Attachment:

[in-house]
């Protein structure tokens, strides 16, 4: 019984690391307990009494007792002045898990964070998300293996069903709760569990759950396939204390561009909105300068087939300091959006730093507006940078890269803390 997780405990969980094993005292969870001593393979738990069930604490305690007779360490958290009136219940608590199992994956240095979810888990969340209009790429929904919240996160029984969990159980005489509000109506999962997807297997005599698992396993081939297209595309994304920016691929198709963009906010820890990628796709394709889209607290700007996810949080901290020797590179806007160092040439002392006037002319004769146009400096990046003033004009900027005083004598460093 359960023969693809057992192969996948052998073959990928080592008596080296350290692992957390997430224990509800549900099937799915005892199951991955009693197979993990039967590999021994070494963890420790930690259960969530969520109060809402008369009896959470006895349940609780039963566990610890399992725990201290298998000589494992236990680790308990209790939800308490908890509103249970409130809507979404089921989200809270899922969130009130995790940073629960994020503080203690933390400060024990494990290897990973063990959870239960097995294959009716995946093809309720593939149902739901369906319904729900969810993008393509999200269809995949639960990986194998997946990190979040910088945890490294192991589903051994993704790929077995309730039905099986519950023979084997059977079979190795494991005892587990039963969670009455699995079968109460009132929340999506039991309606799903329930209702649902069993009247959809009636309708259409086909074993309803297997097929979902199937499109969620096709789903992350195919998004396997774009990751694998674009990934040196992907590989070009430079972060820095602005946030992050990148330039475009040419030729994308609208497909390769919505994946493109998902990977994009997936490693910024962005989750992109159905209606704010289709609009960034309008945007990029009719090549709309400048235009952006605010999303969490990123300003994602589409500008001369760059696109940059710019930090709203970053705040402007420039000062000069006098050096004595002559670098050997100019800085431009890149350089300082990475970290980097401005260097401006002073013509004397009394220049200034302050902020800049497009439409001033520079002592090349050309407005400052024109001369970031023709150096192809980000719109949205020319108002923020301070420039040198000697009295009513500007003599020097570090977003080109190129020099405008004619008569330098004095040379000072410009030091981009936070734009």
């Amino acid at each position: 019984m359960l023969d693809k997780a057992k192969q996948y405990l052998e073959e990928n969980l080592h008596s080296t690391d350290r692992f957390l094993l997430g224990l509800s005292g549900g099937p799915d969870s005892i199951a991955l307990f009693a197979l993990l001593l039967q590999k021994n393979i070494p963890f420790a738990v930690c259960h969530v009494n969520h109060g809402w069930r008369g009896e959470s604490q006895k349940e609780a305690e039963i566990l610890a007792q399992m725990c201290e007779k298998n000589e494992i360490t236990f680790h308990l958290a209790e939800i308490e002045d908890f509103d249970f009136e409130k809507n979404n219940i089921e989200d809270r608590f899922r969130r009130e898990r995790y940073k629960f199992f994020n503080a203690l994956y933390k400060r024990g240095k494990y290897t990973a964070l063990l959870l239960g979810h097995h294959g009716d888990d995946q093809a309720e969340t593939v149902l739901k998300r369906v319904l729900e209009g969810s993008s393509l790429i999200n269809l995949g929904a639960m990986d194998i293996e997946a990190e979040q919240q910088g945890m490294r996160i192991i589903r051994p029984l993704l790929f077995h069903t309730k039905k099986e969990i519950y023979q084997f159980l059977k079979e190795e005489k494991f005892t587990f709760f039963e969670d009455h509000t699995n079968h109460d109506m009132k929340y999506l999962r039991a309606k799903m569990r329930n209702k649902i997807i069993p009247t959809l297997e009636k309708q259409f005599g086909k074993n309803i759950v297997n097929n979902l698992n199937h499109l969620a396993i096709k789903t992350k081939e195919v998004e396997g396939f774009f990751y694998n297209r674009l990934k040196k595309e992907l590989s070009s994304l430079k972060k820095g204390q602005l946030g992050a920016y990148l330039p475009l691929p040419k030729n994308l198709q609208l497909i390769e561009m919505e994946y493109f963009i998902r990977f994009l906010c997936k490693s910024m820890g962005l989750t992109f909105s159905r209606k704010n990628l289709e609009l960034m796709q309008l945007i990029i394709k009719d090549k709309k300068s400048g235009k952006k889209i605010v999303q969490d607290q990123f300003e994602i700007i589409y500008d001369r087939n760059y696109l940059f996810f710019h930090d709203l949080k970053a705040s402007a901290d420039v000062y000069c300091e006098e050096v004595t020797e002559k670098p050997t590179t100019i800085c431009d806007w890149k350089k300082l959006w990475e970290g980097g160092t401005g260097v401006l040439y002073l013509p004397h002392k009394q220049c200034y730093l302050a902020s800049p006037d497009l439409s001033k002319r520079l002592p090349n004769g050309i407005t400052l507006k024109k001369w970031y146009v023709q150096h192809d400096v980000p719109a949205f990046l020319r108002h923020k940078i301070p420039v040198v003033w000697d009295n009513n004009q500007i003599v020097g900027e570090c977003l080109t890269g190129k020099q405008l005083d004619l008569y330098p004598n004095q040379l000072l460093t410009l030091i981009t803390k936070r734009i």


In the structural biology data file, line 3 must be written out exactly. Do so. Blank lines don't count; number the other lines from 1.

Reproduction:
């Amino acid at each position: 019984m359960l023969d693809k997780a057992k192969q996948y405990l052998e073959e990928n969980l080592h008596s080296t690391d350290r692992f957390l094993l997430g224990l509800s005292g549900g099937p799915d969870s005892i199951a991955l307990f009693a197979l993990l001593l039967q590999k021994n393979i070494p963890f420790a738990v930690c259960h969530v009494n969520h109060g809402w069930r008369g009896e959470s604490q006895k349940e609780a305690e039963i566990l610890a007792q399992m725990c201290e007779k298998n000589e494992i360490t236990f680790h308990l958290a209790e939800i308490e002045d908890f509103d249970f009136e409130k809507n979404n219940i089921e989200d809270r608590f899922r969130r009130e898990r995790y940073k629960f199992f994020n503080a203690l994956y933390k400060r024990g240095k494990y290897t990973a964070l063990l959870l239960g979810h097995h294959g009716d888990d995946q093809a309720e969340t593939v149902l739901k998300r369906v319904l729900e209009g969810s993008s393509l790429i999200n269809l995949g929904a639960m990986d194998i293996e997946a990190e979040q919240q910088g945890m490294r996160i192991i589903r051994p029984l993704l790929f077995h069903t309730k039905k099986e969990i519950y023979q084997f159980l059977k079979e190795e005489k494991f005892t587990f709760f039963e969670d009455h509000t699995n079968h109460d109506m009132k929340y999506l999962r039991a309606k799903m569990r329930n209702k649902i997807i069993p009247t959809l297997e009636k309708q259409f005599g086909k074993n309803i759950v297997n097929n979902l698992n199937h499109l969620a396993i096709k789903t992350k081939e195919v998004e396997g396939f774009f990751y694998n297209r674009l990934k040196k595309e992907l590989s070009s994304l430079k972060k820095g204390q602005l946030g992050a920016y990148l330039p475009l691929p040419k030729n994308l198709q609208l497909i390769e561009m919505e994946y493109f963009i998902r990977f994009l906010c997936k490693s910024m820890g962005l989750t992109f909105s159905r209606k704010n990628l289709e609009l960034m796709q309008l945007i990029i394709k009719d090549k709309k300068s400048g235009k952006k889209i605010v999303q969490d607290q990123f300003e994602i700007i589409y500008d001369r087939n760059y696109l940059f996810f710019h930090d709203l949080k970053a705040s402007a901290d420039v000062y000069c300091e006098e050096v004595t020797e002559k670098p050997t590179t100019i800085c431009d806007w890149k350089k300082l959006w990475e970290g980097g160092t401005g260097v401006l040439y002073l013509p004397h002392k009394q220049c200034y730093l302050a902020s800049p006037d497009l439409s001033k002319r520079l002592p090349n004769g050309i407005t400052l507006k024109k001369w970031y146009v023709q150096h192809d400096v980000p719109a949205f990046l020319r108002h923020k940078i301070p420039v040198v003033w000697d009295n009513n004009q500007i003599v020097g900027e570090c977003l080109t890269g190129k020099q405008l005083d004619l008569y330098p004598n004095q040379l000072l460093t410009l030091i981009t803390k936070r734009i």